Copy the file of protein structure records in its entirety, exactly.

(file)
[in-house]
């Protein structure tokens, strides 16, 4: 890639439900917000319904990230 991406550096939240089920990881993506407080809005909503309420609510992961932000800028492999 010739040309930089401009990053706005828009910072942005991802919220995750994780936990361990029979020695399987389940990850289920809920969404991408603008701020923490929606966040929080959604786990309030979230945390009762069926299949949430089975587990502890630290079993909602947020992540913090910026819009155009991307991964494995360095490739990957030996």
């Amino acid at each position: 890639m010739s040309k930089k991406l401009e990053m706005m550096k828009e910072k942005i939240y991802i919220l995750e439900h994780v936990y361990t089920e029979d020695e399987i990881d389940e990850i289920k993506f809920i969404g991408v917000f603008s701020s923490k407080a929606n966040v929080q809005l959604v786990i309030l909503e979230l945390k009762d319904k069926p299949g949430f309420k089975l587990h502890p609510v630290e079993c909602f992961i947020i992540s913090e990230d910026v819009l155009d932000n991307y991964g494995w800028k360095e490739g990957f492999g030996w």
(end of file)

[in-house]
């Protein structure tokens, strides 16, 4: 890639439900917000319904990230 991406550096939240089920990881993506407080809005909503309420609510992961932000800028492999 010739040309930089401009990053706005828009910072942005991802919220995750994780936990361990029979020695399987389940990850289920809920969404991408603008701020923490929606966040929080959604786990309030979230945390009762069926299949949430089975587990502890630290079993909602947020992540913090910026819009155009991307991964494995360095490739990957030996």
């Amino acid at each position: 890639m010739s040309k930089k991406l401009e990053m706005m550096k828009e910072k942005i939240y991802i919220l995750e439900h994780v936990y361990t089920e029979d020695e399987i990881d389940e990850i289920k993506f809920i969404g991408v917000f603008s701020s923490k407080a929606n966040v929080q809005l959604v786990i309030l909503e979230l945390k009762d319904k069926p299949g949430f309420k089975l587990h502890p609510v630290e079993c909602f992961i947020i992540s913090e990230d910026v819009l155009d932000n991307y991964g494995w800028k360095e490739g990957f492999g030996w």